Filipinos in San Francisco a century ago | Global News

Filipinos in San Francisco a century ago

02:39 PM May 25, 2014

Years ago, Abe Ignacio was surfing on eBay when he was stunned by one item for sale.

It was a cover of an 1899 issue of Judge magazine showing President William
McKinley scrubbing what was supposed to be a Filipino child, saying, “Oh, you dirty boy.” The caption read: “The Filipino’s first bath.”


That discovery led Ignacio, in cooperation with three other Filipinos — including Jorge Emmanuel, Helen Toribio, Abe’s late wife, and Enrique de la Cruz — to write “The Forbidden Book,” a compilation of racist portrayals of Filipinos during the Philippine-American War.

I wrote about a 2001 exhibit in Berkeley based on the collection for the San Francisco Chronicle.


Abe has continued digging since then, finding a rich gold mine of information and photos at the San Francisco Main Library, where he is now a guest scholar.

One of the items he found recently offers a different portrait of San Francisco, which is now considered one of the most liberal and open-minded cities in the world, where Filipinos have one of most vibrant and established immigrant communities.

Just last month, San Francisco Mayor Ed Lee announced that Tagalog is now the third required language, in addition to Chinese and Spanish, covered by the city’s language access ordinance.

It showed the respect the Filipino community commands in San Francisco.

Well, that wasn’t always the case.

This was evident in a shameful, though forgotten, chapter in the city’s history. It happened 109 years ago, in 1905, when a group of 25 tribal Filipinos from the Cordilleras endured the humiliation of being put on display in San Francisco.

In the San Francisco media, including my alma mater San Francisco Chronicle, they were called Igorots, long known as a derogatory term for people from the mountainous regions of northern Philippines. The group was part of the more famous exhibition called Philippine Village at the 1904 St. Louis World Fair, organized by a soldier-turned-business named Richard Schneidewind.


The show was a hit. In a blog post, Abe and Mitchell Yangson, librarian of the San Francisco Main Library’s Filipino center, quote anthropologist Patricia Afable who wrote that, in the age before mass media, “the display of exotic objects and peoples in midways and sideshows was a major source of entertainment throughout the Western world…For some years, ‘Igorot’ filled a niche in this entertainment industry, along with Native American peoples and Africans; and these displays were never too far from the stalls of ‘dwarfs,’ ‘bearded ladies,’ and the like.”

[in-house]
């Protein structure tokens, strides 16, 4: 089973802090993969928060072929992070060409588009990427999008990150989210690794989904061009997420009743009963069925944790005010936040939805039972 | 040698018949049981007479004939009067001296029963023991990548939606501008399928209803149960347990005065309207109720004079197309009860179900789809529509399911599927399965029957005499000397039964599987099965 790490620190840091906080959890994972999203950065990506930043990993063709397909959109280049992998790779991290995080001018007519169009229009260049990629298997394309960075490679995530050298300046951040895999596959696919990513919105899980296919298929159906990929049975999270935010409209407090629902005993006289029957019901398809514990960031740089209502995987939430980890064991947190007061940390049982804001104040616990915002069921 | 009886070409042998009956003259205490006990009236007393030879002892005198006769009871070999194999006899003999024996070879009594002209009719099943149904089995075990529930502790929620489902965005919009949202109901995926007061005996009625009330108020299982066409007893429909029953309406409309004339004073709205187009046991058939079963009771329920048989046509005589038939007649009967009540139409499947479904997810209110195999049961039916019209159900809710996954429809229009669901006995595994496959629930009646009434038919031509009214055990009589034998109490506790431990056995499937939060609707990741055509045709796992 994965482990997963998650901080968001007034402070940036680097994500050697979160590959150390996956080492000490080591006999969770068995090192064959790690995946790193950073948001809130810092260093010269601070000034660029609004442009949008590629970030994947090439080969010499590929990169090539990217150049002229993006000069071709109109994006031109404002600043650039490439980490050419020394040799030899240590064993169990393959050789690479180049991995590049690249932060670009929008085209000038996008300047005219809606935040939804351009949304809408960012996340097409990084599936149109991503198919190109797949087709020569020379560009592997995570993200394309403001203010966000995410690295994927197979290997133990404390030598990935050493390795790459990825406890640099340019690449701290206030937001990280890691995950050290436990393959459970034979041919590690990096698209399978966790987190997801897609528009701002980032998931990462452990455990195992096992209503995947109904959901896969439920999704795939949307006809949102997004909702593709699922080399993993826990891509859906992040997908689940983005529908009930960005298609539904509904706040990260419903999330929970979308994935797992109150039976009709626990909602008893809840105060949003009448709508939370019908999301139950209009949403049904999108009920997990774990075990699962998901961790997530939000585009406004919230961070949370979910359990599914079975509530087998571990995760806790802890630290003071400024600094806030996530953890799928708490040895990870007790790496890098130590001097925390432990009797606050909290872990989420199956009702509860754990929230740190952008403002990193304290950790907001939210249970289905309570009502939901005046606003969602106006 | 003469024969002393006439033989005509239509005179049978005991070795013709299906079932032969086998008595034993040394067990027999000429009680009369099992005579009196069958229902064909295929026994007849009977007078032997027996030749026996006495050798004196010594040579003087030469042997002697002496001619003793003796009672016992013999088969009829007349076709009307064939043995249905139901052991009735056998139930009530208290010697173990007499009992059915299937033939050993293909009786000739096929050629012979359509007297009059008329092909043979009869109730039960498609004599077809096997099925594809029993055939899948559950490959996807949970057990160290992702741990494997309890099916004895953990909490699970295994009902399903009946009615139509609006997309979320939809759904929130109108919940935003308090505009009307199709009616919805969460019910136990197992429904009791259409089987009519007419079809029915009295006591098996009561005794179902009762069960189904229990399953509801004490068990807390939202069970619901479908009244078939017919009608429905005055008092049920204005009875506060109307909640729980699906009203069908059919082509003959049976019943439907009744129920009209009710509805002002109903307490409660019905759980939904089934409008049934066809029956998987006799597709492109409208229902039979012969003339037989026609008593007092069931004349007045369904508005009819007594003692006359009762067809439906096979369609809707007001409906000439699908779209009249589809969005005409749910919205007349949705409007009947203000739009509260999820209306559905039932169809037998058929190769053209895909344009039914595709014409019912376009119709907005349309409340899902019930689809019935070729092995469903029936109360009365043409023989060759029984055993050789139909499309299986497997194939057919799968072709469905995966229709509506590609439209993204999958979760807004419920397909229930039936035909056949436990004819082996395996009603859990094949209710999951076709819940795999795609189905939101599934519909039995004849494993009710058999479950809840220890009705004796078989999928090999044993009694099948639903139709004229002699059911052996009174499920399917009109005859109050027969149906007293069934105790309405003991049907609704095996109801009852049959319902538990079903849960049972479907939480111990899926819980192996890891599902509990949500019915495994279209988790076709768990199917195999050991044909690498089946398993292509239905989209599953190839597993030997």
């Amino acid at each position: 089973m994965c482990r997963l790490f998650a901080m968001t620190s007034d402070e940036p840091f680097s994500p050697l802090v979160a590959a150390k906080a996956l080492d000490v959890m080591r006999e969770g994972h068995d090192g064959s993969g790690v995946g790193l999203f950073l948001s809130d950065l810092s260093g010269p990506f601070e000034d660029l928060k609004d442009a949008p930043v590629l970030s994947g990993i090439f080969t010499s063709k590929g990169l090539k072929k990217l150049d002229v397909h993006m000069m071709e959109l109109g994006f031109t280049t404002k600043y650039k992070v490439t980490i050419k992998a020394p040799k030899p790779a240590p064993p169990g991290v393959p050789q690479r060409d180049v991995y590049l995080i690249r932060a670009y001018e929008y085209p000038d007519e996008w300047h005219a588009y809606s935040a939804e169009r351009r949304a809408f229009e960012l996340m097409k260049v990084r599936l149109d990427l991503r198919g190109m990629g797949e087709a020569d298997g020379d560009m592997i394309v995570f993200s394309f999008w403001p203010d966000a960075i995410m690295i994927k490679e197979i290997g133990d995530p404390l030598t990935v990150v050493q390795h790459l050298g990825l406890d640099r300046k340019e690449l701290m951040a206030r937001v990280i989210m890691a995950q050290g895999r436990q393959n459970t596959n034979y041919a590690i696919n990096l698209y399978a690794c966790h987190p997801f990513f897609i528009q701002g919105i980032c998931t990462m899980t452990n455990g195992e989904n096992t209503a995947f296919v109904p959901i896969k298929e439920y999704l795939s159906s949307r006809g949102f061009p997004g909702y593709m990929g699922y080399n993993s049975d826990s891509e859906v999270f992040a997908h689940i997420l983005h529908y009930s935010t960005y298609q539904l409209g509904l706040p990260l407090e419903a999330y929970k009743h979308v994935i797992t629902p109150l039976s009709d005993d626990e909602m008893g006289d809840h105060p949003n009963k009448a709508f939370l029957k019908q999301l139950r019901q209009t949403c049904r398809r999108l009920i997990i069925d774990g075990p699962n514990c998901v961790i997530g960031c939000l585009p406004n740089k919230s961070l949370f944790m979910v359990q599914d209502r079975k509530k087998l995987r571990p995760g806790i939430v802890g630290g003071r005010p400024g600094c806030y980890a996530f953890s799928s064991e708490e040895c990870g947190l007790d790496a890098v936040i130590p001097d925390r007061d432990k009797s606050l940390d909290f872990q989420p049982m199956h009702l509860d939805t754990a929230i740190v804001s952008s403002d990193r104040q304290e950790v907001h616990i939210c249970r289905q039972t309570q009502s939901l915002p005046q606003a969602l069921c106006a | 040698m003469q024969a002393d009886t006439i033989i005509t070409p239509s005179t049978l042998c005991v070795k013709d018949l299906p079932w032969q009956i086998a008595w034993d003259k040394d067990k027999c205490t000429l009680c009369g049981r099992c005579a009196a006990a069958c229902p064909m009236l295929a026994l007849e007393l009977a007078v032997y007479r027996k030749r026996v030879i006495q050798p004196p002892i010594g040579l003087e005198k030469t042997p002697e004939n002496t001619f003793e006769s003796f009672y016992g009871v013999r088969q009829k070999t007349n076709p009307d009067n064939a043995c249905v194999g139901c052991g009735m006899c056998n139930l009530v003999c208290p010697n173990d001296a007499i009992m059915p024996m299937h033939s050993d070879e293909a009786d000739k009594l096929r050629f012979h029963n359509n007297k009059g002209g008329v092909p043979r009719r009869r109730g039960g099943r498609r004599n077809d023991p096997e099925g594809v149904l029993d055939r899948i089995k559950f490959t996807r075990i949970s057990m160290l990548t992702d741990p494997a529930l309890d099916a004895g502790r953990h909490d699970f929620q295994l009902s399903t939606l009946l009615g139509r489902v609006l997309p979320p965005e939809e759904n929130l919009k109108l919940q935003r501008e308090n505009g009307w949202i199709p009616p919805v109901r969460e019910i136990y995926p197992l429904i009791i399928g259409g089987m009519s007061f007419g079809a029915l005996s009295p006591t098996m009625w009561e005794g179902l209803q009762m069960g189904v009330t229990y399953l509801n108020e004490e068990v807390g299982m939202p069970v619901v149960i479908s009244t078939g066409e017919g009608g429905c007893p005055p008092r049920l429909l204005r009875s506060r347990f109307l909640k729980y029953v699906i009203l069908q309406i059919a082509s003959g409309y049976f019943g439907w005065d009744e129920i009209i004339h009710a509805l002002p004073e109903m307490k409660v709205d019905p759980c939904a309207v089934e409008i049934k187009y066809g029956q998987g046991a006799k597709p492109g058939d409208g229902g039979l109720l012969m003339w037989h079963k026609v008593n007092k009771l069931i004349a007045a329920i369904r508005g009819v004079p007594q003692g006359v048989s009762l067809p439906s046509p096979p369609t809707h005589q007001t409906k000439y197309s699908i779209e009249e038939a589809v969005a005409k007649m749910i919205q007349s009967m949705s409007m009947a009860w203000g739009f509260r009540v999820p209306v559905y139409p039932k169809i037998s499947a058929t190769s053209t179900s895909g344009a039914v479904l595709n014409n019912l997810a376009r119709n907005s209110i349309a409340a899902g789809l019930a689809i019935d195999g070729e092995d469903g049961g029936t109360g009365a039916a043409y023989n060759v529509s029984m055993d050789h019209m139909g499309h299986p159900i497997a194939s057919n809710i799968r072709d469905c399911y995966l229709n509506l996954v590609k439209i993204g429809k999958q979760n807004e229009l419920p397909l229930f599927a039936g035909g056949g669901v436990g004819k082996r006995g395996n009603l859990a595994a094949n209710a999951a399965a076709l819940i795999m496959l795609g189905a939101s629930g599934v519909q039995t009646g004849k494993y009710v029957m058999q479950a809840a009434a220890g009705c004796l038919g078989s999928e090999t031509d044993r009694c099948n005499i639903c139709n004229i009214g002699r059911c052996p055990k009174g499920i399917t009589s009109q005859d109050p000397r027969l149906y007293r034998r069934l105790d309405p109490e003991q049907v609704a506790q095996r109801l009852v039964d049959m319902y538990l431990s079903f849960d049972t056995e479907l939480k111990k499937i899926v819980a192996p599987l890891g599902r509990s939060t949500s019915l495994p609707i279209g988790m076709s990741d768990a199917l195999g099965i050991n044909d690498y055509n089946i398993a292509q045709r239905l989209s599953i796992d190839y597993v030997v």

While the St. Louis exhibit is fairly well-known, I actually didn’t realize that the tribal Filipinos also made an appearance in San Francisco. The so-called “Igorotte Village” was set up in the city’s Central Park near where the San Francisco Main Library now stands.

It was, of course, an incredibly racist era.

According to Ignacio and Yangson’s research, researchers from the UC Berkeley anthropology department took measurements of the visiting Filipinos, and published their findings in the journal, American Anthropologist.

“Looking back on this act of physical measuring, one must place it within the context of the philosophy of Social Darwinism that established a hierarchy of superior and inferior peoples,” they write. “At the top of the rankings would be the Anglo-Saxon Americans, English, Germans and French and then their darker inferiors. The Philippine highland peoples or Igorrotes were placed in the lower rungs of civilization.”

The San Francisco media had a field day, naturally.

An ad in the San Francisco Chronicle announced the exhibit of “head-hunting, dog-hunting wild people from [the] Philippine islands.”

A story in another newspaper, the San Francisco Call, carried the headline “Dogs Fleeing from Stewpot: Igorrotes Devastate Canine Population and Nobody’s Towser is Shown Mercy.”

“One of the negative legacies that endure still today is the idea of all Filipinos being dog eaters,” Ignacio and Yangson write. “The 1904 St. Louis World’s Fair and the subsequent nationwide and European tours through 1913 did much to nurture this racist stereotype.”

But Ignacio and Yangson also uncovered a historic tidbit that I found very interesting: some Filipino Bay Area residents actually protested exhibit. Most of them were Filipino students at UC Berkeley who eventually helped pressure the U.S. colonial government in the Philippines to put an end to the use of Philippine tribal people for such exhibits.

Ignacio and Yangson write that the students worried that “these displays would create the impression that all Filipinos were primitive naked savages,” which suggested that the protests were not based on a form of outrage over the way their fellow Filipinos, who happened to be from tribal groups in their homeland, were being treated.

Fortunately, times have changed.

“Today, many Philippine highlanders, now embrace the “identity of ‘Igorot’ and call it a ‘name of pride’ rather than a ‘name of shame,’” Ignacio and Yangson write.

Ten years ago, in 2004, they even held a “grand reunion” to mark the centennial of 1904 St. Louis Fair.

Some of the tribal Filipinos actually never made it back to their homeland during their infamous tour of America. At the reunion, memorial service was held “for their ancestors, especially for those who died while in America a century ago,” Ignacio and Yangson write.

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TAGS: 1904 St. Louis Exposition, Abe Ignacio, American imperialism, chauvinism, ethnic prejudices, Igorots, Philippine-American war, Racism, social darwinism, The Forbidden Book
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